LETTER TO EDITOR
Year : 2012 | Volume
: 34 | Issue : 1 | Page : 97--98
The 'Holy Grail' and 'Poisoned Chalice' Effects of Antipsychotics on Oxidative Stress in Schizophrenia: Can 'Hormesis' Explain this Paradox?
Associate Professor and Wellcome Trust/DBT India Alliance Senior Fellow, The Metabolic Clinic in Psychiatry, Department of Psychiatry, Cognitive Neurobiology and Translational Psychiatry Laboratory, Neurobiology Research Centre, National Institute of Mental Health and Neurosciences, Bangalore, Karnataka, India
Associate Professor and Wellcome Trust/DBT India Alliance Senior Fellow, The Metabolic Clinic in Psychiatry, Department of Psychiatry, National Institute of Mental Health and Neurosciences, Bangalore - 560 029, Karnataka,
|How to cite this article:|
Venkatasubramanian G. The 'Holy Grail' and 'Poisoned Chalice' Effects of Antipsychotics on Oxidative Stress in Schizophrenia: Can 'Hormesis' Explain this Paradox?.Indian J Psychol Med 2012;34:97-98
|How to cite this URL:|
Venkatasubramanian G. The 'Holy Grail' and 'Poisoned Chalice' Effects of Antipsychotics on Oxidative Stress in Schizophrenia: Can 'Hormesis' Explain this Paradox?. Indian J Psychol Med [serial online] 2012 [cited 2019 Nov 17 ];34:97-98
Available from: http://www.ijpm.info/text.asp?2012/34/1/97/96172
Oxidative stress-mediated pathogenesis has been proposed as an overarching model to understand schizophrenia.  This letter summarizes the 'holy grail' as well as 'poisoned chalice' effects of antipsychotics on oxidative stress in schizophrenia and hypothesizes the novel utility of 'hormesis' in understanding this curious paradox.
Antipsychotics have been demonstrated to influence oxidative stress in numerous studies ranging from animal models to patient population.  While this impact is unequivocal, the differential nature of the influence is puzzling. For instance, it has been shown that short-term antipsychotic treatment can reduce the oxidative stress in schizophrenia.  This supports the beneficial 'holy grail' effects of antipsychotics on oxidative stress. On the contrary, antipsychotics have also been shown to increase the 'oxidative stress' in schizophrenia. For instance, haloperidol and clozapine have been shown to induce oxidative stress.  Also, extrapyramidal side effects caused by antipsychotics are associated with increased oxidative stress.  Moreover, obesity and related metabolic derangements induced by newer antipsychotics are associated with excessive oxidative stress.  Intriguingly, the efficacy of antipsychotics has been shown to correlate with the propensity for both extrapyramidal  and metabolic  side effects. Thus, the long-term 'poisoned chalice' impact of these side effects might frequently co-occur with clinical improvement in psychosis.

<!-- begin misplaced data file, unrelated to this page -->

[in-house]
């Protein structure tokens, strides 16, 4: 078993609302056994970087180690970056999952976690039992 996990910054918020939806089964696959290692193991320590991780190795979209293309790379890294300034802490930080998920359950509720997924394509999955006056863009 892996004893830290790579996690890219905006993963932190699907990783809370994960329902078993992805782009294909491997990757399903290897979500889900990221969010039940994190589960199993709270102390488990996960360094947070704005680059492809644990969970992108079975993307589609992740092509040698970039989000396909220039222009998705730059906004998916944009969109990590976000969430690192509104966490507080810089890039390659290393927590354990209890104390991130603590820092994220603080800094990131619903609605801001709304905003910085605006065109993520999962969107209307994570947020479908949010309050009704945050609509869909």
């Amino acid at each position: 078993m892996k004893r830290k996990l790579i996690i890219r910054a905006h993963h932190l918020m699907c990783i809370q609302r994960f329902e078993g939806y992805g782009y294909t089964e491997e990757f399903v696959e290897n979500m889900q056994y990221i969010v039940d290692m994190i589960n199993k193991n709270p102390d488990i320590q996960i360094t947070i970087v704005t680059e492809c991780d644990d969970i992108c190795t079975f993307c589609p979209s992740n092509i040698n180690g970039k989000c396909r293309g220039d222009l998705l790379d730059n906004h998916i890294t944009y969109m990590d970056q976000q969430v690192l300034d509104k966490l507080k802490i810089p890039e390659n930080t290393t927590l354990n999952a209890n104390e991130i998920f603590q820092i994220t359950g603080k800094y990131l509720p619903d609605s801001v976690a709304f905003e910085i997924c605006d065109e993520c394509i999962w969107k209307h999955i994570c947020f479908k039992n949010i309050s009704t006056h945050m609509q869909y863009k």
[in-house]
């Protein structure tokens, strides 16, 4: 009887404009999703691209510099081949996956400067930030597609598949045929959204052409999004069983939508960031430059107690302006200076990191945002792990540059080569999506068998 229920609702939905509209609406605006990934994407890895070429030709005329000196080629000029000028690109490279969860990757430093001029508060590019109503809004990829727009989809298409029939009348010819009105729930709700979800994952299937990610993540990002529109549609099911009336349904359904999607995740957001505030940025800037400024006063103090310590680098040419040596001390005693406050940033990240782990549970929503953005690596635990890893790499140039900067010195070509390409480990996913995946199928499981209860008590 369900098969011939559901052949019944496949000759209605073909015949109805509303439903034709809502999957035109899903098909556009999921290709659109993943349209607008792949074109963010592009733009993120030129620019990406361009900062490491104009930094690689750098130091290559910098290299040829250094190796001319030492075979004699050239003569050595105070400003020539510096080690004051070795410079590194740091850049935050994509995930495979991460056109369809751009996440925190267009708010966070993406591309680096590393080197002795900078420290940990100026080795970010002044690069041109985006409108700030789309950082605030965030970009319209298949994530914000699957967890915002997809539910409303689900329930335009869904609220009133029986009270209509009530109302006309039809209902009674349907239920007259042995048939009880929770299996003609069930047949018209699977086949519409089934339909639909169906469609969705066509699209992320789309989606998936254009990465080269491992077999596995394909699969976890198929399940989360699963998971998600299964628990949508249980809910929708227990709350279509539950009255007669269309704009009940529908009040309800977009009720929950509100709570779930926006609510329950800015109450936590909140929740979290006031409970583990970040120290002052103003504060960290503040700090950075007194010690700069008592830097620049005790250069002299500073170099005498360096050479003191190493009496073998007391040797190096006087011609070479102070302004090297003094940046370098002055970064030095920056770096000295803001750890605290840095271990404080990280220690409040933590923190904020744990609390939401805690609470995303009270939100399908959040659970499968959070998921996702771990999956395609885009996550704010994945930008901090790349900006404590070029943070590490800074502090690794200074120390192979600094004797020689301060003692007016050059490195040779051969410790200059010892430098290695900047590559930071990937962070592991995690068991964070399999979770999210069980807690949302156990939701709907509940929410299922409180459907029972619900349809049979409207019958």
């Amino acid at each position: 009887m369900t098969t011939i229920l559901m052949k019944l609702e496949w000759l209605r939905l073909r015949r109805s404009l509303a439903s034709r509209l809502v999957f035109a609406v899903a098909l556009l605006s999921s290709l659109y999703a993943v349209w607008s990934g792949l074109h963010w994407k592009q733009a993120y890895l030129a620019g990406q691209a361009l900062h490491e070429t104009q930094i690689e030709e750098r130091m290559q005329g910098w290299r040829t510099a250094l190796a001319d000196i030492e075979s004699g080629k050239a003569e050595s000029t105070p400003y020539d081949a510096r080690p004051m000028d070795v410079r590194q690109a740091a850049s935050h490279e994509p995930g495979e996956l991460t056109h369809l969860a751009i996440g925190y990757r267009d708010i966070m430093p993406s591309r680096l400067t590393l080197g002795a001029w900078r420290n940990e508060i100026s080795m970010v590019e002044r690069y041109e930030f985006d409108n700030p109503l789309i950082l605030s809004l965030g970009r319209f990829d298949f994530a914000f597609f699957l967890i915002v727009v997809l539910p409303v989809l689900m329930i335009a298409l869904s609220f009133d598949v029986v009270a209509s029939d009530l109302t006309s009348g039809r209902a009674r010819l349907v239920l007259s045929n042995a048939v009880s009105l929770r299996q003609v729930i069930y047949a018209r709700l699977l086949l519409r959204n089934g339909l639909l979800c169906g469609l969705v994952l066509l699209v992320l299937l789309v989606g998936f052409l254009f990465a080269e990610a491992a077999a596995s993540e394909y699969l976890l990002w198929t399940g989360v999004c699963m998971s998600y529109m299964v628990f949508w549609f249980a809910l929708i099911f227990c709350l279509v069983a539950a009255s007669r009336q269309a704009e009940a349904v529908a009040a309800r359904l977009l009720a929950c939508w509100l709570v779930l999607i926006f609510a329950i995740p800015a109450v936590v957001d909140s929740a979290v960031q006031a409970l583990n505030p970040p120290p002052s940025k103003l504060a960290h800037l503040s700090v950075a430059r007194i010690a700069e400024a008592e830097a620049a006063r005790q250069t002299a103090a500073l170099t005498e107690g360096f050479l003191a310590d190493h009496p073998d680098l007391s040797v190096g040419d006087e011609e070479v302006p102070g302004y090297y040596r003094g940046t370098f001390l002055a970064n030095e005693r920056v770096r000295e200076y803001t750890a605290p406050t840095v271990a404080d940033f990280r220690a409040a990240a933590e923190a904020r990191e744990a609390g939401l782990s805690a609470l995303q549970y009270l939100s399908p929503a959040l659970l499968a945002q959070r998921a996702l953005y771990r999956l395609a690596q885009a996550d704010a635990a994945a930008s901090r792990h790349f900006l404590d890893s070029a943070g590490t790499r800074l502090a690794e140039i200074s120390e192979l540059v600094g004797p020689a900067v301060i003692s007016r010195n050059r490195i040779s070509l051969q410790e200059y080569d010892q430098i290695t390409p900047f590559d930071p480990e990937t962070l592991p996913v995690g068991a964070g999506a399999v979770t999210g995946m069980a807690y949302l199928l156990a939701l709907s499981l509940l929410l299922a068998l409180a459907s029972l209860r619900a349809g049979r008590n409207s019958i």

I hypothesize that this curious paradox can be understood by the application of the principles of hormesis (defined as an adaptive response characterized by biphasic dose responses of generally similar quantitative features with respect to amplitude and range of the stimulatory response that are either directly induced or the result of compensatory biological processes following an initial disruption in homeostasis  ). It is possible that the lower doses of oxidative stress induced by antipsychotics in various pathways (i.e., extrapyramidal as well as metabolic) might result in compensatory adaptive, neutralizing responses by biological systems that eventually ameliorate the psychosis. However, if the oxidative stress through these pathways increases beyond desirable limits, the side effects predominate. Rigorous application of this paradigm of hormesis in animal models as well as clinical research promises the potential to ascertain the minimum effective dose of antipsychotics, resulting in optimal clinical benefit with reduced burden of side effects.
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